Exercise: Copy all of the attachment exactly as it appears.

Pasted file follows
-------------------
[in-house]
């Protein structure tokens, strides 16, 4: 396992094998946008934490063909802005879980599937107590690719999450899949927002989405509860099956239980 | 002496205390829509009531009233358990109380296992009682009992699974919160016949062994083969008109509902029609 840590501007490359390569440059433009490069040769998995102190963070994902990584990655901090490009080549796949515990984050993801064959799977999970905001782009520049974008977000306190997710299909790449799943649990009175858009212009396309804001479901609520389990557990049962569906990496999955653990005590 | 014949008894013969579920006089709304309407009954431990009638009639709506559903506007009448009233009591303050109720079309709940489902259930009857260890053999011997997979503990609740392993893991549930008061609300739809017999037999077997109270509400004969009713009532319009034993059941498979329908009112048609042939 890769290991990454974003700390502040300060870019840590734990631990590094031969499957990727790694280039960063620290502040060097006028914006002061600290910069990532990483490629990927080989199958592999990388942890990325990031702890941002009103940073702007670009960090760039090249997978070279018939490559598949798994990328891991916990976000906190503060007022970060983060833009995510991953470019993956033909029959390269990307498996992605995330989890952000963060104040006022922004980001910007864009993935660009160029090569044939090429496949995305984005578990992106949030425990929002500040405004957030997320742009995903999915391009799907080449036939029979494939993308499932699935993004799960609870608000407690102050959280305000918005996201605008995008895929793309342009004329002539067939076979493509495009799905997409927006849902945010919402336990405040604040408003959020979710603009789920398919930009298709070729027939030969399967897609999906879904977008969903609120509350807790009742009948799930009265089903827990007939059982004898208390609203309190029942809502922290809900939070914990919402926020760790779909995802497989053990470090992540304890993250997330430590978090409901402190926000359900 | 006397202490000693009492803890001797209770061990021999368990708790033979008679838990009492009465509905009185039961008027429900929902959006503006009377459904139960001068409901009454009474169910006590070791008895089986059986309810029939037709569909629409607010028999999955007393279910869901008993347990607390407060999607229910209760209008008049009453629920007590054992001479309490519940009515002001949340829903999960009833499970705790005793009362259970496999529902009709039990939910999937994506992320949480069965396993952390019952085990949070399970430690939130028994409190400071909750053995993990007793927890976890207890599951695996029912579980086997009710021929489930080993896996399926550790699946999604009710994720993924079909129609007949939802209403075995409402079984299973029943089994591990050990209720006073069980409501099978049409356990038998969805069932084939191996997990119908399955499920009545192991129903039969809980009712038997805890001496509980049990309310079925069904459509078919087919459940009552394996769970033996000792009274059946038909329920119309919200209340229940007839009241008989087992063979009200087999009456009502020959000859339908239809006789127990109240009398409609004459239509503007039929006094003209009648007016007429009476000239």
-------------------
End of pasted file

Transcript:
[in-house]
């Protein structure tokens, strides 16, 4: 396992094998946008934490063909802005879980599937107590690719999450899949927002989405509860099956239980 | 002496205390829509009531009233358990109380296992009682009992699974919160016949062994083969008109509902029609 840590501007490359390569440059433009490069040769998995102190963070994902990584990655901090490009080549796949515990984050993801064959799977999970905001782009520049974008977000306190997710299909790449799943649990009175858009212009396309804001479901609520389990557990049962569906990496999955653990005590 | 014949008894013969579920006089709304309407009954431990009638009639709506559903506007009448009233009591303050109720079309709940489902259930009857260890053999011997997979503990609740392993893991549930008061609300739809017999037999077997109270509400004969009713009532319009034993059941498979329908009112048609042939 890769290991990454974003700390502040300060870019840590734990631990590094031969499957990727790694280039960063620290502040060097006028914006002061600290910069990532990483490629990927080989199958592999990388942890990325990031702890941002009103940073702007670009960090760039090249997978070279018939490559598949798994990328891991916990976000906190503060007022970060983060833009995510991953470019993956033909029959390269990307498996992605995330989890952000963060104040006022922004980001910007864009993935660009160029090569044939090429496949995305984005578990992106949030425990929002500040405004957030997320742009995903999915391009799907080449036939029979494939993308499932699935993004799960609870608000407690102050959280305000918005996201605008995008895929793309342009004329002539067939076979493509495009799905997409927006849902945010919402336990405040604040408003959020979710603009789920398919930009298709070729027939030969399967897609999906879904977008969903609120509350807790009742009948799930009265089903827990007939059982004898208390609203309190029942809502922290809900939070914990919402926020760790779909995802497989053990470090992540304890993250997330430590978090409901402190926000359900 | 006397202490000693009492803890001797209770061990021999368990708790033979008679838990009492009465509905009185039961008027429900929902959006503006009377459904139960001068409901009454009474169910006590070791008895089986059986309810029939037709569909629409607010028999999955007393279910869901008993347990607390407060999607229910209760209008008049009453629920007590054992001479309490519940009515002001949340829903999960009833499970705790005793009362259970496999529902009709039990939910999937994506992320949480069965396993952390019952085990949070399970430690939130028994409190400071909750053995993990007793927890976890207890599951695996029912579980086997009710021929489930080993896996399926550790699946999604009710994720993924079909129609007949939802209403075995409402079984299973029943089994591990050990209720006073069980409501099978049409356990038998969805069932084939191996997990119908399955499920009545192991129903039969809980009712038997805890001496509980049990309310079925069904459509078919087919459940009552394996769970033996000792009274059946038909329920119309919200209340229940007839009241008989087992063979009200087999009456009502020959000859339908239809006789127990109240009398409609004459239509503007039929006094003209009648007016007429009476000239």